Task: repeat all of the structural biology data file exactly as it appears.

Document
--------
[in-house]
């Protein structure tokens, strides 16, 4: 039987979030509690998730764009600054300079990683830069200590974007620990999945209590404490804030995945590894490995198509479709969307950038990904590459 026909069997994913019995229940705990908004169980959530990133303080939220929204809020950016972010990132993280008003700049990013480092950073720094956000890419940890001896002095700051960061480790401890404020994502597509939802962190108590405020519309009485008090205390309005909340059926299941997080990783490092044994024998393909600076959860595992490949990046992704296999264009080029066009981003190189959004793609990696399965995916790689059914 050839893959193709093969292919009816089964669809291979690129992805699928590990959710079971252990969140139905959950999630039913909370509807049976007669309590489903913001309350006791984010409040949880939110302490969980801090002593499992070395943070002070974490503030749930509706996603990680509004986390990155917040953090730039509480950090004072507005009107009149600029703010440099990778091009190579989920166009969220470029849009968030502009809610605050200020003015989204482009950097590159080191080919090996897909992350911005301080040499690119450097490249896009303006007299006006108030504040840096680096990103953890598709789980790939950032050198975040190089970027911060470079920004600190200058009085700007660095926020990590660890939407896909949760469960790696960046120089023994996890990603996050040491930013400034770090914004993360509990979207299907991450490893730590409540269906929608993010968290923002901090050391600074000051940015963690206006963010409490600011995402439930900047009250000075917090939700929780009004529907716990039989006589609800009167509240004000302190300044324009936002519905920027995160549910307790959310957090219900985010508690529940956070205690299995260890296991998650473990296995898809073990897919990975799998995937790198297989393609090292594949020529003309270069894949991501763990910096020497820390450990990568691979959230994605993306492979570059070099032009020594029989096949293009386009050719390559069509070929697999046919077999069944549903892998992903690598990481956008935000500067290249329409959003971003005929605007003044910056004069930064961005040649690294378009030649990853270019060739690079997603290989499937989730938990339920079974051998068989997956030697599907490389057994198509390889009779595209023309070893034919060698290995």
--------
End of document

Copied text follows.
[in-house]
């Protein structure tokens, strides 16, 4: 039987979030509690998730764009600054300079990683830069200590974007620990999945209590404490804030995945590894490995198509479709969307950038990904590459 026909069997994913019995229940705990908004169980959530990133303080939220929204809020950016972010990132993280008003700049990013480092950073720094956000890419940890001896002095700051960061480790401890404020994502597509939802962190108590405020519309009485008090205390309005909340059926299941997080990783490092044994024998393909600076959860595992490949990046992704296999264009080029066009981003190189959004793609990696399965995916790689059914 050839893959193709093969292919009816089964669809291979690129992805699928590990959710079971252990969140139905959950999630039913909370509807049976007669309590489903913001309350006791984010409040949880939110302490969980801090002593499992070395943070002070974490503030749930509706996603990680509004986390990155917040953090730039509480950090004072507005009107009149600029703010440099990778091009190579989920166009969220470029849009968030502009809610605050200020003015989204482009950097590159080191080919090996897909992350911005301080040499690119450097490249896009303006007299006006108030504040840096680096990103953890598709789980790939950032050198975040190089970027911060470079920004600190200058009085700007660095926020990590660890939407896909949760469960790696960046120089023994996890990603996050040491930013400034770090914004993360509990979207299907991450490893730590409540269906929608993010968290923002901090050391600074000051940015963690206006963010409490600011995402439930900047009250000075917090939700929780009004529907716990039989006589609800009167509240004000302190300044324009936002519905920027995160549910307790959310957090219900985010508690529940956070205690299995260890296991998650473990296995898809073990897919990975799998995937790198297989393609090292594949020529003309270069894949991501763990910096020497820390450990990568691979959230994605993306492979570059070099032009020594029989096949293009386009050719390559069509070929697999046919077999069944549903892998992903690598990481956008935000500067290249329409959003971003005929605007003044910056004069930064961005040649690294378009030649990853270019060739690079997603290989499937989730938990339920079974051998068989997956030697599907490389057994198509390889009779595209023309070893034919060698290995």